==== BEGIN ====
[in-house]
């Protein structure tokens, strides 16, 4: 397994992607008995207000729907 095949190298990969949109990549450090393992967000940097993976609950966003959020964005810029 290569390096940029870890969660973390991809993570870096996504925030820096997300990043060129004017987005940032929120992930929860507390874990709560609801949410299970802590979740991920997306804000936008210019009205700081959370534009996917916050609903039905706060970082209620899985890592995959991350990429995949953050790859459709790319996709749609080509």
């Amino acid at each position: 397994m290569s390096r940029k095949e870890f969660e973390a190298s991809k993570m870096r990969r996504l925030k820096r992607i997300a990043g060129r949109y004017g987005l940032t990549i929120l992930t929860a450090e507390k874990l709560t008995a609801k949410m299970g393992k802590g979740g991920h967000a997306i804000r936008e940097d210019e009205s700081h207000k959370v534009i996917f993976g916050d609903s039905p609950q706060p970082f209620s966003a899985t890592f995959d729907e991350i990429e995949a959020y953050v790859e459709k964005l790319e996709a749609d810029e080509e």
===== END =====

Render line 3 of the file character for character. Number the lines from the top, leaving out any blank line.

């Amino acid at each position: 397994m290569s390096r940029k095949e870890f969660e973390a190298s991809k993570m870096r990969r996504l925030k820096r992607i997300a990043g060129r949109y004017g987005l940032t990549i929120l992930t929860a450090e507390k874990l709560t008995a609801k949410m299970g393992k802590g979740g991920h967000a997306i804000r936008e940097d210019e009205s700081h207000k959370v534009i996917f993976g916050d609903s039905p609950q706060p970082f209620s966003a899985t890592f995959d729907e991350i990429e995949a959020y953050v790859e459709k964005l790319e996709a749609d810029e080509e």